I’ve been doing a lot of work trying to come to an understanding about how science and Buddhism can be reconciled, if that’s at all possible. In the reading that I’ve been doing on theoretical physics, one thing that seems abundantly clear that there is no consensus, even among physicists, about the fundamental underlying reality of the universe. Is the wave form a theoretical model, or does it represent reality itself? Is the reductionist, materialist view absolute, is the Universe deterministic, or probabilistic at its core? Blah, blah blah.

What occurred to me is that both theoretical physics and, in fact, all scientific inquiry, and Buddhism, and all genuine spiritual, contemplative study, are the same. There is the bringing of attention to the quality of existence, either directed outward, towards the phenomenal world, or inward, towards the nature of inner experience. 

This quality of attention results in the accumulation of knowledge about the area of inquiry. There is nothing that can be attended to that fails to respond by granting the seeker a greater level of understanding. You can ask a theoretical physicist, quantum physicist, researcher, applied physicist, about the underlying nature of reality, and how it relates to their working model- is it just a functional model or does it actually tell us something about reality itself? What you are likely to hear is that some people will say that it is reflective of reality, and others will say that it isn’t, it’s simply a functional model that helps scientist do the actual business, creating the work of science on a functional level. Still others will say that the mystery is unsolvable, at least for now, and that further inquiry is, and may always be, necessary.

The same questions exist in Buddhism. The teachings reflect a model of reality that provides for aspiring Buddhas to do the spiritual work that will lead them to enlightenment, all Buddhists would agree on this point. But are the Buddha’s teachings reflective of an actual fundamental reality about the nature of the universe itself? Or are they just models, ways of thinking about self and the external world, but not anything fundamentally real? I think that there would be some dispute among high-level practitioners. In fact, a fundamental tenet of Buddhism says that once enlightenment has been reached, the models of Buddhism, the teachings, the practices, the Buddha himself, are left behind. Once you’ve crossed the ocean, you don’t have to drag the boat along behind you anymore. You no longer have need of it.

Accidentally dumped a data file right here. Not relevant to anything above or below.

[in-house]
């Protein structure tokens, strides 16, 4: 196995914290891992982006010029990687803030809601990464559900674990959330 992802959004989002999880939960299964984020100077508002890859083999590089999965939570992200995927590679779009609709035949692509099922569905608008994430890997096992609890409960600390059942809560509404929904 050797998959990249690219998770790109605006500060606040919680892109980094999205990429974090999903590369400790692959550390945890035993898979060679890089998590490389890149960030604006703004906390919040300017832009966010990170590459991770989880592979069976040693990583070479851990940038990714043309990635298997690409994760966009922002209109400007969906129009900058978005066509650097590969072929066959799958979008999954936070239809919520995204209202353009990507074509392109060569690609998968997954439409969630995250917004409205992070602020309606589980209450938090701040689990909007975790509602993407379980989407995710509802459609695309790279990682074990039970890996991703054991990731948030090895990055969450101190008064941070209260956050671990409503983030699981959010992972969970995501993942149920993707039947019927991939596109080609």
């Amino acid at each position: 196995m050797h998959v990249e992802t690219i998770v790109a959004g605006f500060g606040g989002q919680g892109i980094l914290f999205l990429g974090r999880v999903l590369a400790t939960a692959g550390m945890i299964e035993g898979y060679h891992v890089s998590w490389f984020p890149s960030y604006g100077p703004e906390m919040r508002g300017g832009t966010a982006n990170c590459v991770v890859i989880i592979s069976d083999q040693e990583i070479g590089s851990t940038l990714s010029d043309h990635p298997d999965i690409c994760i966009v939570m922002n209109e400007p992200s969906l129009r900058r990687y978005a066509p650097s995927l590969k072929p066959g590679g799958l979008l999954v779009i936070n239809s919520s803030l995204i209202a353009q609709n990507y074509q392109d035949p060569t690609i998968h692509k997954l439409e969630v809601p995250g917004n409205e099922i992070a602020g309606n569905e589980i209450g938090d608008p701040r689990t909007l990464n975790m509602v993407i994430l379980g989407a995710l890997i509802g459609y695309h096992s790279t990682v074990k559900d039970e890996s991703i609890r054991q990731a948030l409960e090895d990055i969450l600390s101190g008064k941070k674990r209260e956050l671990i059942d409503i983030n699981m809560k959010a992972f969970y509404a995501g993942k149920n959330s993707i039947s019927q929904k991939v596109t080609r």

Anyway, what occurred to me is that it may be helpful to look at both pursuits as synonymous- the pursuit of knowledge, the pursuit of deep understanding. Both systems allow for profound understanding of what is going on in the universe. In both systems, things that appear to be common sense and true to everyone at the beginning of the journey are revealed to be illusory- the earth isn’t flat, the sun doesn’t go around the earth, matter isn’t solid, time isn’t a fixed quality, etc. Conversely,  the things that seem true to you once you’ve delved deeply enough sound absolutely insane to outsiders. The self doesn’t exist, phenomenon are empty of a real, independent existance, samara is endless, enlightenment is possible and attainable by all.

It’s all the same thing. And there’s no agreement, even among the most knowledgeable and skilled practitioners as to how exactly the theories correspond to what you might call “real” reality. But they are totally necessary to understand if you want to get anything done. You can do limitless work without knowing how, exactly, your model might be representative of the ultimate “truth. ”

If you want to send a rocket ship to space, study physics. If you want to become an enlightened being, study and commit yourself to the contemplative sciences. The universe responds to the act of attention, and where you focus that attention determines your result.

That’s what I was thinking about this morning.


May you be happy, may you be free from suffering, may you be at peace.